Only 3 percent of the general population can do what our husbands do.[i] They are willing to complete what’s necessary in each situation. They may even lay down their lives to stop a criminal from producing chaos and death, and that willingness commands respect. Do you respect your husband for who he is? For what he values?
My friend Deidra has had a difficult time with this in her twenty-year marriage. He may be a hero out on the road, but it wasn’t always the case at home. She and I had a conversation recently and this is what she said:
“In their line of work, they get respect. When people see a cop, they definitely clean up their act a little. Then he comes home, and I don’t give him that respect. Why don’t I give him that respect? Because some of the things he says are not respectful! When you’re acting like a jerk, why should I respect you?”
One of my biggest failures has been that I haven’t valued him. I haven’t valued his accomplishments, the fact that he is putting his life on the line for other people, that he’s a great provider, a great husband, and a great father. When I don’t respect him, he feels really bad about himself. And that affects a lot of things, like our relationship. He feels like a failure because he thinks I don’t believe in him. They get this level of respect on the road, and then when they get home, we don’t give it. I think it’s degrading. I wish I could go back and do it over again… to be more proud of him. I am proud of him.
Diedra and her cop have been married a long time and have a good marriage. But she is realizing now that the way she treats him affects him as a man and as a police officer. Respect is to a man what love is to a woman. It’s their greatest need. We as wives can remember that there is always something to value within our husbands even when they’re not faring well in other areas. It helps to remember him as a whole rather than honing in on his weaknesses.
[i] This statistic is based on population calculations.
Victoria Newman - "A CHiP on My Shoulder" March 11th, 2013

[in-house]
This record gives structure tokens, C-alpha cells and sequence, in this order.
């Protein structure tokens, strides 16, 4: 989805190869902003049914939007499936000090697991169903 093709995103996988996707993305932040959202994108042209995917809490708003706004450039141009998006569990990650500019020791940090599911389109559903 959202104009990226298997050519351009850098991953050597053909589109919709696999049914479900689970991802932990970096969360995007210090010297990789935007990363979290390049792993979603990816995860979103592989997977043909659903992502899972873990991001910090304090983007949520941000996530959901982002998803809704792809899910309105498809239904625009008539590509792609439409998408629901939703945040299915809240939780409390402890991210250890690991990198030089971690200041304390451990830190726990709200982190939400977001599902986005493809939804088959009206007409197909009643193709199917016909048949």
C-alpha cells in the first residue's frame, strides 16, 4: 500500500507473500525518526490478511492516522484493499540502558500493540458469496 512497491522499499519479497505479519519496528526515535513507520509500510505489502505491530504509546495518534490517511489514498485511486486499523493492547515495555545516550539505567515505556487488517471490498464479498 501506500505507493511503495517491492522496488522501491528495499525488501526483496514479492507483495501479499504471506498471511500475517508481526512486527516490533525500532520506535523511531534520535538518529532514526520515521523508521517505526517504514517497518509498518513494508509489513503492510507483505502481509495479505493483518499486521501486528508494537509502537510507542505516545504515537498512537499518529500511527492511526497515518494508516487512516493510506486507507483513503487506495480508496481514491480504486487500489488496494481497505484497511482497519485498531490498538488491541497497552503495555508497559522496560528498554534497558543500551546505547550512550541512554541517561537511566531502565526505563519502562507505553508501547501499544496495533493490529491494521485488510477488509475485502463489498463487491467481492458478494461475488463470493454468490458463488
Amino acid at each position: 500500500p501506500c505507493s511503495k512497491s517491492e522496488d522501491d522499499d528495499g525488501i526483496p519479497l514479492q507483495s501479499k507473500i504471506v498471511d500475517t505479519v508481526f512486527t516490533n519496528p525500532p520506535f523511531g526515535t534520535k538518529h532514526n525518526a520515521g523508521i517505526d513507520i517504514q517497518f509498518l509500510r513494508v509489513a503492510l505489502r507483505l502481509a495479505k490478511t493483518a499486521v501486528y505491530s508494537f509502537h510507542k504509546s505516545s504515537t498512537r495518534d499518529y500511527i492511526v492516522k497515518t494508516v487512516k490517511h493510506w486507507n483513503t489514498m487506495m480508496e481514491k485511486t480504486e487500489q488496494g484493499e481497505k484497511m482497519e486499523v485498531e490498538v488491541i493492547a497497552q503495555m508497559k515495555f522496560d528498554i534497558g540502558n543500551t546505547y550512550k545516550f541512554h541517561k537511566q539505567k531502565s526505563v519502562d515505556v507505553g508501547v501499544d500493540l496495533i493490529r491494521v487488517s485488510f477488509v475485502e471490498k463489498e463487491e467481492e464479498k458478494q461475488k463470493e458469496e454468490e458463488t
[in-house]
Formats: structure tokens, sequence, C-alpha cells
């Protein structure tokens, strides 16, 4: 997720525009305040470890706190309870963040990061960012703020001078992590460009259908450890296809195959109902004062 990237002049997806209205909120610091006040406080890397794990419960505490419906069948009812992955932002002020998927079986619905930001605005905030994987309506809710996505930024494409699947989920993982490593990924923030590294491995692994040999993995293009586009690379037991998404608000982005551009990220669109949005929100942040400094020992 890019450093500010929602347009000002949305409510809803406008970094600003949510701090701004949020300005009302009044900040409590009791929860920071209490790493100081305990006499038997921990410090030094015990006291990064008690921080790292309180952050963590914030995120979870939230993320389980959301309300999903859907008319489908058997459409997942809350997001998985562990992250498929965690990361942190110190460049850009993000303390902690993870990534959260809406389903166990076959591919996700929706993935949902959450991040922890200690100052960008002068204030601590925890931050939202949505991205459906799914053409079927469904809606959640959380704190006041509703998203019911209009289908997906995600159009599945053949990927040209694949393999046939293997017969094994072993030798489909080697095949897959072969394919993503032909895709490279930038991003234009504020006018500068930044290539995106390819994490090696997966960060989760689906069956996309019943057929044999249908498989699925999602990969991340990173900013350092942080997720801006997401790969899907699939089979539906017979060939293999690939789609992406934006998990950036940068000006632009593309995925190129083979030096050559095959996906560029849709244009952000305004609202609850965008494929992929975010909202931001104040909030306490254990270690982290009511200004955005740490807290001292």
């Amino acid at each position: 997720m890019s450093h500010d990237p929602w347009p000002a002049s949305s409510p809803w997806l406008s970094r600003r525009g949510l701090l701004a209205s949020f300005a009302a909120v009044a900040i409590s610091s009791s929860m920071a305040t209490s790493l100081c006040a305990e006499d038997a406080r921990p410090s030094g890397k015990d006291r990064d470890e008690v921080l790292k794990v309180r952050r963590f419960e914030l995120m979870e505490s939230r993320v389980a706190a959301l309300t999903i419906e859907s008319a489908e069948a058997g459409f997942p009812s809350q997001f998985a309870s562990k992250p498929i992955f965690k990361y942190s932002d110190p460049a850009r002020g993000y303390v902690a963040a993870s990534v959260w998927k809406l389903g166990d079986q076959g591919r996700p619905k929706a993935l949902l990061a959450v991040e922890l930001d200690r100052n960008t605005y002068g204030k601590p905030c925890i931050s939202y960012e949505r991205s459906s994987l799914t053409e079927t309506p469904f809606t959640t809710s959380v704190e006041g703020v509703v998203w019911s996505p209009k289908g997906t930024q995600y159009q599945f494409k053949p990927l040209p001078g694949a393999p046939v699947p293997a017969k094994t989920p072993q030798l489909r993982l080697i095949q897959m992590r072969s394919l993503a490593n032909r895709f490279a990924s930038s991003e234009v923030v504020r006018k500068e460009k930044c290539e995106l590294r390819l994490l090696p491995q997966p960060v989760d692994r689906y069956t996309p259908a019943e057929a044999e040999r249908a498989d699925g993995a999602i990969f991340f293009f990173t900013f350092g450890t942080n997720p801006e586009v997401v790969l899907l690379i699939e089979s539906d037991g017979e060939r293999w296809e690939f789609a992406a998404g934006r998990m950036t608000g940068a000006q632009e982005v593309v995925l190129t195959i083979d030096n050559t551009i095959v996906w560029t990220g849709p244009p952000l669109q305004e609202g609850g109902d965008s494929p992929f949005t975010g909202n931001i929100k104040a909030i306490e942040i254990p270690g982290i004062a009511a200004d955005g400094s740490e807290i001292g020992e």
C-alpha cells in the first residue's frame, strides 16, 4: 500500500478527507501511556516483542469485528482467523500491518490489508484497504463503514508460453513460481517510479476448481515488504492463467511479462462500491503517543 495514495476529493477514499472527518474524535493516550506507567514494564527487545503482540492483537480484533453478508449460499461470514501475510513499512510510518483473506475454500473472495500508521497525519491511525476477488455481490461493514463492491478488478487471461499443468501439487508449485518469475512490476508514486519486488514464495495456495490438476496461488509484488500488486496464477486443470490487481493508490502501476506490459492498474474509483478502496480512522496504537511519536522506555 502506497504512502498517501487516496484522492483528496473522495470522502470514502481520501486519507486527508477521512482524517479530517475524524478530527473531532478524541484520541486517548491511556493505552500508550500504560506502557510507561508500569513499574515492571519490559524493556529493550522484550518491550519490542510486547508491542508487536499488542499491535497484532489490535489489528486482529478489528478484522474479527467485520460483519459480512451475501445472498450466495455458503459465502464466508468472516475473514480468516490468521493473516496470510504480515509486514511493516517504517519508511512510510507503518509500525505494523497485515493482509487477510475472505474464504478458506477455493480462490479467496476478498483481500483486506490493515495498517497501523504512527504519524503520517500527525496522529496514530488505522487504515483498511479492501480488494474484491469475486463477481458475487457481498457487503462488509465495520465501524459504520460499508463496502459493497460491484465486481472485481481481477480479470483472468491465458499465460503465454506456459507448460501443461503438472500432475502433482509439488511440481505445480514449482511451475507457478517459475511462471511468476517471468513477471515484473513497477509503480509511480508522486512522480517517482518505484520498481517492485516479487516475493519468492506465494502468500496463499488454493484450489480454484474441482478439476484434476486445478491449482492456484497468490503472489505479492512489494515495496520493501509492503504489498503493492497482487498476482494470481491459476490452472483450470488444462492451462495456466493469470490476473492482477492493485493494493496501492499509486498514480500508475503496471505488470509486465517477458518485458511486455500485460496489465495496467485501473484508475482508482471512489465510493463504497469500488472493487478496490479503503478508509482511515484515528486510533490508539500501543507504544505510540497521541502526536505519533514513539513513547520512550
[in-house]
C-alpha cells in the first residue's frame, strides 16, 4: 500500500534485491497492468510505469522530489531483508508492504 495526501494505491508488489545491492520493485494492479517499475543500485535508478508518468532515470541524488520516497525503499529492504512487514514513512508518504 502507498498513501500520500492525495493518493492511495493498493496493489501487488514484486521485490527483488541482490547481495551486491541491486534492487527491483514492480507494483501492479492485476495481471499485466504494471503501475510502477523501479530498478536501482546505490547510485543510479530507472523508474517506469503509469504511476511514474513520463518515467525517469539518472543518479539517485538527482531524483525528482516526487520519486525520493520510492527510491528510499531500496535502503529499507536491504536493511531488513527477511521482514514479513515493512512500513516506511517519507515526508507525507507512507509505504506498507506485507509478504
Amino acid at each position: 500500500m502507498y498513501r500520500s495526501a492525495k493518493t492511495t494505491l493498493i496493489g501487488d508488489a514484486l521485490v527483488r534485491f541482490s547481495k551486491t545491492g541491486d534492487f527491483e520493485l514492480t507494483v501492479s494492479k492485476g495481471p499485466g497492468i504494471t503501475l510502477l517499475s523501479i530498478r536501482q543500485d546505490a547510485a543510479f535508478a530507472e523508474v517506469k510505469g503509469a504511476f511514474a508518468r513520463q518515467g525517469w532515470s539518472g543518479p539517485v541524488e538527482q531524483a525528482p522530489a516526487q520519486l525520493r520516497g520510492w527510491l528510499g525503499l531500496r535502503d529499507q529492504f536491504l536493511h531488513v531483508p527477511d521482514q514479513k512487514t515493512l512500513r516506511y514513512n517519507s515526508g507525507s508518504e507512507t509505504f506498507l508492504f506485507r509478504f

Posted In: Uncategorized
Two extremes exist every day in the life of a police officer. The problem is, if the officer and family are not aware of the hypervigilance cycle and its potential destruction, they can’t be expected to take the appropriate corrective action and avoid the devastating effects on both their personal and professional lives.
Dr. Kevin Gilmartin[i], former cop and behavioral scientist
Michelle sat on the bed, watching Greg dress. She chattered away, recounting a conversation from dinner with girlfriends the night before. Irritated, Greg looked at her with that cop-look in his eye and scolded, “Not the time.” He shoved his gun in the holster and walked out.
How many times have we witnessed a form of this scenario? They’re getting ready for work, and we’re enjoying their last few minutes at home. But somehow we innocently manage to irritate them. It took years for me to understand that when my husband puts on his uniform and weaponry, he has to put on his mind armor as well.
What he does requires body and mind, even a little of his soul. It’s a war mentality to steel his mind to deal with whatever will come his way that shift. Even harmless chit-chat can be irritating as he’s putting on his game face. He must be on his game mentally.
Understanding His Mentality
To be a cop is to be many different occupations all at once. He has to be an athlete, a soldier, a scientist, a researcher, a paramedic, a NASCAR driver, a gun expert and marksman, a counselor, a chemist, a diplomat, a wrestler, a runner, a mechanic, a writer, and a lawyer. He must have a mother’s intuition, the nose of a bloodhound, the patience of a farmer, the compassion of Mother Teresa, and the tenacity of a 2-year-old. He must make peace out of chaos, comfort the anguished, discern criminal behavior from stupidity, and make split second decisions that may have life-altering consequences. He’s expected to be polite when verbally abused, keep people safe in dangerous situations, respect those who disrespect him, and understand the intentions of those who are misbehaving. He must constantly confront evil, and remain unsullied. He must be quick to respond, though sometimes the calls stack up. He must be able to speak police shorthand on radios that may be difficult to hear, especially when in heavy or fast-moving traffic. He is constantly second guessed on his actions, criticized for his demeanor, mocked for his diet and feared for his authority. He’s a threat, a target, a punisher, yet is a rescuer, a protector, and in some cases, a savior.
Given these considerations, society’s expectations on our law enforcement are just short of impossible. But day to day, they report for duty, not knowing what the shift will offer. They put on their badges and try to do the best they can to fulfill the expectations of those they serve. With these pressures in mind, it’s our privilege to be not-so-silent partners behind the badge. Our influence backs them up where they tank up, gear up, and man up to be who they need to be and to do what they’re expected to do.
[i] Kevin M. Gilmartin, Emotional Survival for Law Enforcement, (Tuscon, Arizona: E-S Press, 2002) page 50.
Victoria Newman - "A CHiP on My Shoulder" March 4th, 2013
Posted In: A CHiP on My Shoulder